The Coalition government will begin reforming the federal bureaucracy with a three-month sprint after it released findings of the independent review of the public service on Friday.
Prime Minister Scott Morrison said the government would spend $15 million pursuing the early stages of the overhaul as he released the Coalition's response to the Thodey review's findings.
The government revealed the long-awaited review report a week after Mr Morrison cut the number of Commonwealth departments from 18 to 14, sacking five departmental heads.
It accepted more than 20 of the review's 40 recommendations only in part and rejected several others, including a move towards common pay and conditions for staff.
The government also rejected a recommendation to abolish the staffing level cap limiting public servant numbers in the bureaucracy.
Other reforms destined for the scrap heap are greater controls over disruptive machinery-of-government changes and rules for the dismissal of departmental secretaries.
The main legislation for the public service dating from the early Howard government will also stay the same, despite the Thodey review's call for changes.
However the Coalition is elevating the role of the secretaries board as the public service's main governing body and is telling it to drive much of the change, beginning with a three-month sprint to plan the reform agenda.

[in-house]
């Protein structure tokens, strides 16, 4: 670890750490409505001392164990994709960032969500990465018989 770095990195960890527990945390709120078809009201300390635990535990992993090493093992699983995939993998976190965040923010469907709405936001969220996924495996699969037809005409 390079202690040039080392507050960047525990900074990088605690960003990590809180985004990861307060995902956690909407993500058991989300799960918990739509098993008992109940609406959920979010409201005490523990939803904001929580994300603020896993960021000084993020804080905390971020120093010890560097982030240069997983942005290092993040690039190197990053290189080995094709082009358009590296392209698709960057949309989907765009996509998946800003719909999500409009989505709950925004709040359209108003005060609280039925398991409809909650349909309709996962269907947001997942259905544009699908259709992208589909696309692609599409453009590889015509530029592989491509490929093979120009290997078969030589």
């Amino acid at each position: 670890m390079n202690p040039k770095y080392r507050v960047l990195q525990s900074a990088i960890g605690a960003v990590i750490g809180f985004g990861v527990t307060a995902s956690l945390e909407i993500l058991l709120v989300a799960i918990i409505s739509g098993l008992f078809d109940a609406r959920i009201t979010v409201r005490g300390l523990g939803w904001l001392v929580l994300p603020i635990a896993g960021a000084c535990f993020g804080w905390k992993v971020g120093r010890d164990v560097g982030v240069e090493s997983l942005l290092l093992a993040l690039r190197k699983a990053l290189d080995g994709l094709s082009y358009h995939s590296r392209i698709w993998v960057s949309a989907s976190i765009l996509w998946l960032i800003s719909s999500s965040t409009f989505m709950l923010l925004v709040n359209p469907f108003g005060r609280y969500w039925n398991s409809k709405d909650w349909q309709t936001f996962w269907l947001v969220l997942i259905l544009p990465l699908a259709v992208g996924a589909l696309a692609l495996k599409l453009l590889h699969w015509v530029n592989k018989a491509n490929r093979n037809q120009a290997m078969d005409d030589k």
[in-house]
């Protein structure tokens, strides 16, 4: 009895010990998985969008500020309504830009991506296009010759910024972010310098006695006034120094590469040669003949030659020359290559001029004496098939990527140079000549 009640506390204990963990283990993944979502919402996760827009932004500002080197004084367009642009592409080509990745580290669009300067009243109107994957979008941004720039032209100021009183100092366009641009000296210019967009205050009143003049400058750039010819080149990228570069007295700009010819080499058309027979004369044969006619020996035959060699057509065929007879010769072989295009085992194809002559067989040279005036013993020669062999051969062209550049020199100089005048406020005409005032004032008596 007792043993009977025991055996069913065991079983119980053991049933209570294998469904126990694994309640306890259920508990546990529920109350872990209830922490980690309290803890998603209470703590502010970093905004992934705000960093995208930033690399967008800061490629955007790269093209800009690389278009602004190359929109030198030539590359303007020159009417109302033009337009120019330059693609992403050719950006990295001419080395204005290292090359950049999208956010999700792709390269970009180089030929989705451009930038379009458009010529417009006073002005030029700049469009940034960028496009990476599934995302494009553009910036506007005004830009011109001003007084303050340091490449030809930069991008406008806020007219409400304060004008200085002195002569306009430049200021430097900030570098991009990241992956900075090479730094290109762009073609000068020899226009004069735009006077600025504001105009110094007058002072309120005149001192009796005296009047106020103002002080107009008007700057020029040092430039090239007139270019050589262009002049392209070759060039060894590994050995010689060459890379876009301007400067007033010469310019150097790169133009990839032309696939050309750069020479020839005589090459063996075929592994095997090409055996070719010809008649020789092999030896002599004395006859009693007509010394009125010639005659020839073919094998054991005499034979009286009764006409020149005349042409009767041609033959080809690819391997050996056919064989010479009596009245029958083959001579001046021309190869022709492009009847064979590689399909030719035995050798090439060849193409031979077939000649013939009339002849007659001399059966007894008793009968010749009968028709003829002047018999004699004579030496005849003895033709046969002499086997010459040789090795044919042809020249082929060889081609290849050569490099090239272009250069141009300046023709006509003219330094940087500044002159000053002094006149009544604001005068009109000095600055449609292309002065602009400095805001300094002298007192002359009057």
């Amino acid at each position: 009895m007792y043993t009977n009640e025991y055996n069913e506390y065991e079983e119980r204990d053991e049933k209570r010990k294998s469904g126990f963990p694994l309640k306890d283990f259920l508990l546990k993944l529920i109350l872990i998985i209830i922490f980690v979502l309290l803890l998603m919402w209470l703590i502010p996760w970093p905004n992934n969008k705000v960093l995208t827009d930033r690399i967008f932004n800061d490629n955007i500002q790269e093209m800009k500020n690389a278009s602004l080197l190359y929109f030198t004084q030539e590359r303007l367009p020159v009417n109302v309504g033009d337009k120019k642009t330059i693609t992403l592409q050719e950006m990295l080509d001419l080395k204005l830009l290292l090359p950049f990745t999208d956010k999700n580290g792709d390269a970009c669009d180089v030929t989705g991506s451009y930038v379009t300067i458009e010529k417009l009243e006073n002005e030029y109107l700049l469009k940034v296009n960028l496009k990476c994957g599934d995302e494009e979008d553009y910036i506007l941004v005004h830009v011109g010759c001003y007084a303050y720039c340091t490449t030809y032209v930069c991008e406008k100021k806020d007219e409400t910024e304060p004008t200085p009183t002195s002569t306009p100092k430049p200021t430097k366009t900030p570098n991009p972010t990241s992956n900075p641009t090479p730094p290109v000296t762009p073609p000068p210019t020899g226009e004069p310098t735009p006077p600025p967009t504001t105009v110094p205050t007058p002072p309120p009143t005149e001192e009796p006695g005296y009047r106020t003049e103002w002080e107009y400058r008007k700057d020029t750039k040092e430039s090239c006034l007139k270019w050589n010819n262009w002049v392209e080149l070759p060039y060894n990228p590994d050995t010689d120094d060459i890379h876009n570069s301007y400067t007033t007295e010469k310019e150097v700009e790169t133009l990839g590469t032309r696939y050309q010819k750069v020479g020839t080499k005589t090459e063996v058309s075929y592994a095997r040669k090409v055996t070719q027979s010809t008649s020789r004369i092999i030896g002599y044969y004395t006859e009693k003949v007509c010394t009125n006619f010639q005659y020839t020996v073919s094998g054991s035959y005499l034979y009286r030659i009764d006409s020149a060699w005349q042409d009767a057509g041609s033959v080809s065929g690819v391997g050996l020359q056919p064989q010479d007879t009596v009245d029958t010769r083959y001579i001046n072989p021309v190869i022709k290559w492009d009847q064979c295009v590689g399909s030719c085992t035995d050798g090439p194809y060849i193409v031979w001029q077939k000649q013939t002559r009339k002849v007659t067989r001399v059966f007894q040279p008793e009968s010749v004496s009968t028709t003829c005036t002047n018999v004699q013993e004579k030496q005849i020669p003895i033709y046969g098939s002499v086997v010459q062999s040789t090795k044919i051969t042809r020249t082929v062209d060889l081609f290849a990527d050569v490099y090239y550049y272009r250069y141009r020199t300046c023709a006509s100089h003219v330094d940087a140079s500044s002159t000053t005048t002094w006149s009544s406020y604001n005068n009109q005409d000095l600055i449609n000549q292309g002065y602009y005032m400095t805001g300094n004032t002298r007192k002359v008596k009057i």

Reviews of agencies will return in 2021 and the performance of portfolios will have greater scrutiny from mid-next year, in line with a Thodey review recommendation.
The bureaucracy will embark on an "urgent" review of its IT and will later seek the government's agreement to a longer-term blueprint that would overhaul its technology.
The independent review, led by former Telstra boss David Thodey, found the Australian Public Service was "ill-prepared to grasp the opportunities of the future for several reasons".
"It lacks a clear unified purpose, and is too internally focused," it said.
"There has been long-running under-investment in the APS's people, capital and digital capability, while siloed approaches, rigid hierarchies and bureaucratic rules create barriers to effective delivery.
"APS leaders do not always act as a unified team. Most of all, the APS is not changing fast enough to meet government expectations and deliver for Australians in a changing world."
The Thodey report found the public service was not performing to its full potential and was not ready for problems that would arrive in 10 years.
Its panel called for a "dedicated and sustained" reform effort and warned that failure to change would strike at the heart of the purpose of the public service.
"It will not be easy to transform the APS and deliver these outcomes," the report said.
"The previous experience of APS reform shows that success will require deep commitment by the APS and its leaders as well as strong endorsement by the government.
"We suggest the government considers and adopts appropriate cabinet and ministerial oversight arrangements to ensure APS accountability for building a high-performing service."